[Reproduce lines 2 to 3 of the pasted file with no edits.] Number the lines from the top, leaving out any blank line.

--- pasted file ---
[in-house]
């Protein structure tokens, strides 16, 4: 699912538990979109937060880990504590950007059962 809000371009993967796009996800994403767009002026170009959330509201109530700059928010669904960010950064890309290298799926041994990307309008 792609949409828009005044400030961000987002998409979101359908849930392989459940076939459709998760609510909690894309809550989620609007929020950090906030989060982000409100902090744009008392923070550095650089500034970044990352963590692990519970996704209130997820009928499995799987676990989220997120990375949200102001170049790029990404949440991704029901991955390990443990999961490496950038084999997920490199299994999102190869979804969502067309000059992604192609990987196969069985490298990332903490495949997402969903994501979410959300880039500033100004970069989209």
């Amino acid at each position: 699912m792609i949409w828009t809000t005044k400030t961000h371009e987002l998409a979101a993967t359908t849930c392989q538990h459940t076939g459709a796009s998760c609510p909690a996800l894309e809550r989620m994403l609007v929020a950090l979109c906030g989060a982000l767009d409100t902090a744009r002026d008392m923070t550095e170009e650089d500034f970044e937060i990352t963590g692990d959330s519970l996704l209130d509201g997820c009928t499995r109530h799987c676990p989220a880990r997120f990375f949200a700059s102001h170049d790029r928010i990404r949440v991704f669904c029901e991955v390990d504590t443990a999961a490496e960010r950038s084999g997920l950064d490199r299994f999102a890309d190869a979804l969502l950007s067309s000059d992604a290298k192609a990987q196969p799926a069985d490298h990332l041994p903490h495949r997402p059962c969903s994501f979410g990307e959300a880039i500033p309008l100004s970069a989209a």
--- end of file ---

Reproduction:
């Protein structure tokens, strides 16, 4: 699912538990979109937060880990504590950007059962 809000371009993967796009996800994403767009002026170009959330509201109530700059928010669904960010950064890309290298799926041994990307309008 792609949409828009005044400030961000987002998409979101359908849930392989459940076939459709998760609510909690894309809550989620609007929020950090906030989060982000409100902090744009008392923070550095650089500034970044990352963590692990519970996704209130997820009928499995799987676990989220997120990375949200102001170049790029990404949440991704029901991955390990443990999961490496950038084999997920490199299994999102190869979804969502067309000059992604192609990987196969069985490298990332903490495949997402969903994501979410959300880039500033100004970069989209």
């Amino acid at each position: 699912m792609i949409w828009t809000t005044k400030t961000h371009e987002l998409a979101a993967t359908t849930c392989q538990h459940t076939g459709a796009s998760c609510p909690a996800l894309e809550r989620m994403l609007v929020a950090l979109c906030g989060a982000l767009d409100t902090a744009r002026d008392m923070t550095e170009e650089d500034f970044e937060i990352t963590g692990d959330s519970l996704l209130d509201g997820c009928t499995r109530h799987c676990p989220a880990r997120f990375f949200a700059s102001h170049d790029r928010i990404r949440v991704f669904c029901e991955v390990d504590t443990a999961a490496e960010r950038s084999g997920l950064d490199r299994f999102a890309d190869a979804l969502l950007s067309s000059d992604a290298k192609a990987q196969p799926a069985d490298h990332l041994p903490h495949r997402p059962c969903s994501f979410g990307e959300a880039i500033p309008l100004s970069a989209a």